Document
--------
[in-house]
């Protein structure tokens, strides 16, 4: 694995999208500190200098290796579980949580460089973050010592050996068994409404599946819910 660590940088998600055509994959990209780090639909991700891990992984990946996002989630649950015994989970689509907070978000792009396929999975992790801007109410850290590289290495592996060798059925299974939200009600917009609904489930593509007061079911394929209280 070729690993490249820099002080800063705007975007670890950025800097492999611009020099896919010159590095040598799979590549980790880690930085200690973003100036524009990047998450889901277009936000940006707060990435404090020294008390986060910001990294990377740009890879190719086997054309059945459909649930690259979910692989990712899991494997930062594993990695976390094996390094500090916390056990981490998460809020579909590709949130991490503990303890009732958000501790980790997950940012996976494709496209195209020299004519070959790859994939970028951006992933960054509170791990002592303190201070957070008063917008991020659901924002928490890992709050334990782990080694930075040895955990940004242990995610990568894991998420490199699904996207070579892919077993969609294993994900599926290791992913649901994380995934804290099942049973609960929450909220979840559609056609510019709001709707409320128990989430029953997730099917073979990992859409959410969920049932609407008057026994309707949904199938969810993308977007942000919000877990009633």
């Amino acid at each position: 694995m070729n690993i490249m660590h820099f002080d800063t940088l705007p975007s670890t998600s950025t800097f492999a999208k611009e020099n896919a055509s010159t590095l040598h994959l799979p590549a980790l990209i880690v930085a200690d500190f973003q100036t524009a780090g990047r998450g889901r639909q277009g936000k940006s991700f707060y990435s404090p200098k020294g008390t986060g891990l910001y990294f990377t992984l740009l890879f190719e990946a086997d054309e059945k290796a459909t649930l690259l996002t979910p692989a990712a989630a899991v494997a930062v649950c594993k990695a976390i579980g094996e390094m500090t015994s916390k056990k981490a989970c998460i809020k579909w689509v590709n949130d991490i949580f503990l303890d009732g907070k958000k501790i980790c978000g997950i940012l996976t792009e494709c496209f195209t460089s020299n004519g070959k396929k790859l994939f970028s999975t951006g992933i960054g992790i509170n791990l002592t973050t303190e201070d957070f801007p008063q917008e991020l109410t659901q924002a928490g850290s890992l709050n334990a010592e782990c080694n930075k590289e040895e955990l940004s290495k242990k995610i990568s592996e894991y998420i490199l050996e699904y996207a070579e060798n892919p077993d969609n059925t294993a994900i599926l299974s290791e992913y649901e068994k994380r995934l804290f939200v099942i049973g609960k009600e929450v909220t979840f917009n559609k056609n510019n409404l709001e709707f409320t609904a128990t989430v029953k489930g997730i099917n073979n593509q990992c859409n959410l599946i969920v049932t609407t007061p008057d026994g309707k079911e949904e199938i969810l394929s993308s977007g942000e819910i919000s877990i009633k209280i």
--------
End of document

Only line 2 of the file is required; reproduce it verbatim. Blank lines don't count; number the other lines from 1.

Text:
């Protein structure tokens, strides 16, 4: 694995999208500190200098290796579980949580460089973050010592050996068994409404599946819910 660590940088998600055509994959990209780090639909991700891990992984990946996002989630649950015994989970689509907070978000792009396929999975992790801007109410850290590289290495592996060798059925299974939200009600917009609904489930593509007061079911394929209280 070729690993490249820099002080800063705007975007670890950025800097492999611009020099896919010159590095040598799979590549980790880690930085200690973003100036524009990047998450889901277009936000940006707060990435404090020294008390986060910001990294990377740009890879190719086997054309059945459909649930690259979910692989990712899991494997930062594993990695976390094996390094500090916390056990981490998460809020579909590709949130991490503990303890009732958000501790980790997950940012996976494709496209195209020299004519070959790859994939970028951006992933960054509170791990002592303190201070957070008063917008991020659901924002928490890992709050334990782990080694930075040895955990940004242990995610990568894991998420490199699904996207070579892919077993969609294993994900599926290791992913649901994380995934804290099942049973609960929450909220979840559609056609510019709001709707409320128990989430029953997730099917073979990992859409959410969920049932609407008057026994309707949904199938969810993308977007942000919000877990009633």